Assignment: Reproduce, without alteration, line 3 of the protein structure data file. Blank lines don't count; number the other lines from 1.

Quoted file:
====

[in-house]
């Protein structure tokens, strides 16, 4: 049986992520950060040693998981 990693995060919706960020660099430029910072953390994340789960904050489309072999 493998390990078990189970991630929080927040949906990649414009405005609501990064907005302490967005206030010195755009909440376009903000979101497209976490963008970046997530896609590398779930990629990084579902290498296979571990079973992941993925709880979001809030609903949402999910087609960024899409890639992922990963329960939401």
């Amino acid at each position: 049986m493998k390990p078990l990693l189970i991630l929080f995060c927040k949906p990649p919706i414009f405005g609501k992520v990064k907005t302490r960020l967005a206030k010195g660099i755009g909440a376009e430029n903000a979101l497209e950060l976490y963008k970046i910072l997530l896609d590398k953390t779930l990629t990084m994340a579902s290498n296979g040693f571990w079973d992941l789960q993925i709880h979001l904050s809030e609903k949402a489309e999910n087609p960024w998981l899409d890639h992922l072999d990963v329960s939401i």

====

């Amino acid at each position: 049986m493998k390990p078990l990693l189970i991630l929080f995060c927040k949906p990649p919706i414009f405005g609501k992520v990064k907005t302490r960020l967005a206030k010195g660099i755009g909440a376009e430029n903000a979101l497209e950060l976490y963008k970046i910072l997530l896609d590398k953390t779930l990629t990084m994340a579902s290498n296979g040693f571990w079973d992941l789960q993925i709880h979001l904050s809030e609903k949402a489309e999910n087609p960024w998981l899409d890639h992922l072999d990963v329960s939401i």